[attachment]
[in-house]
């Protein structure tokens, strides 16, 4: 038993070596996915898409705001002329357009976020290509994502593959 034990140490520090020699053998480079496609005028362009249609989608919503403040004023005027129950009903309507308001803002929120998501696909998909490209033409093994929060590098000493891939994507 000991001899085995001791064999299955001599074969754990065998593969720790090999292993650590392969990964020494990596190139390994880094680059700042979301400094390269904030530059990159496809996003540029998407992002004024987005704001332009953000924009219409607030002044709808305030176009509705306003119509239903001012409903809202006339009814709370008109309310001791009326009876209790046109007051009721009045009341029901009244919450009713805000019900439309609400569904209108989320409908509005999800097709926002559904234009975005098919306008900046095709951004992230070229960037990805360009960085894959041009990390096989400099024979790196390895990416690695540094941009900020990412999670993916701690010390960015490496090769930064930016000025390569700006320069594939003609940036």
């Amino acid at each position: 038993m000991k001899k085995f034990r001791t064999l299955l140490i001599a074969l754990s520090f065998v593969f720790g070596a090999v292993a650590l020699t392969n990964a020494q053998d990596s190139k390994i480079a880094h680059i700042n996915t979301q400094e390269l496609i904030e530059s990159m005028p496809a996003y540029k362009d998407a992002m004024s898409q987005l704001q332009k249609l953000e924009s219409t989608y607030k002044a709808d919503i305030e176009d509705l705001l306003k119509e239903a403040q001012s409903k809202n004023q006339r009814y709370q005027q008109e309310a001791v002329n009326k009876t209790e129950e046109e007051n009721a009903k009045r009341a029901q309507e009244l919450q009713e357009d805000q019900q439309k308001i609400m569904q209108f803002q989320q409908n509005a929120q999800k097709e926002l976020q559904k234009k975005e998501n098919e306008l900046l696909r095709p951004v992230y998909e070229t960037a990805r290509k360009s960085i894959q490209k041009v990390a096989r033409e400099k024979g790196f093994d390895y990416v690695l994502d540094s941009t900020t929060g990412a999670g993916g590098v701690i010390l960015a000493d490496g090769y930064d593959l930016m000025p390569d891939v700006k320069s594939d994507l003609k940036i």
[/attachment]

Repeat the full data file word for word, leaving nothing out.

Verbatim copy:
[in-house]
């Protein structure tokens, strides 16, 4: 038993070596996915898409705001002329357009976020290509994502593959 034990140490520090020699053998480079496609005028362009249609989608919503403040004023005027129950009903309507308001803002929120998501696909998909490209033409093994929060590098000493891939994507 000991001899085995001791064999299955001599074969754990065998593969720790090999292993650590392969990964020494990596190139390994880094680059700042979301400094390269904030530059990159496809996003540029998407992002004024987005704001332009953000924009219409607030002044709808305030176009509705306003119509239903001012409903809202006339009814709370008109309310001791009326009876209790046109007051009721009045009341029901009244919450009713805000019900439309609400569904209108989320409908509005999800097709926002559904234009975005098919306008900046095709951004992230070229960037990805360009960085894959041009990390096989400099024979790196390895990416690695540094941009900020990412999670993916701690010390960015490496090769930064930016000025390569700006320069594939003609940036």
């Amino acid at each position: 038993m000991k001899k085995f034990r001791t064999l299955l140490i001599a074969l754990s520090f065998v593969f720790g070596a090999v292993a650590l020699t392969n990964a020494q053998d990596s190139k390994i480079a880094h680059i700042n996915t979301q400094e390269l496609i904030e530059s990159m005028p496809a996003y540029k362009d998407a992002m004024s898409q987005l704001q332009k249609l953000e924009s219409t989608y607030k002044a709808d919503i305030e176009d509705l705001l306003k119509e239903a403040q001012s409903k809202n004023q006339r009814y709370q005027q008109e309310a001791v002329n009326k009876t209790e129950e046109e007051n009721a009903k009045r009341a029901q309507e009244l919450q009713e357009d805000q019900q439309k308001i609400m569904q209108f803002q989320q409908n509005a929120q999800k097709e926002l976020q559904k234009k975005e998501n098919e306008l900046l696909r095709p951004v992230y998909e070229t960037a990805r290509k360009s960085i894959q490209k041009v990390a096989r033409e400099k024979g790196f093994d390895y990416v690695l994502d540094s941009t900020t929060g990412a999670g993916g590098v701690i010390l960015a000493d490496g090769y930064d593959l930016m000025p390569d891939v700006k320069s594939d994507l003609k940036i």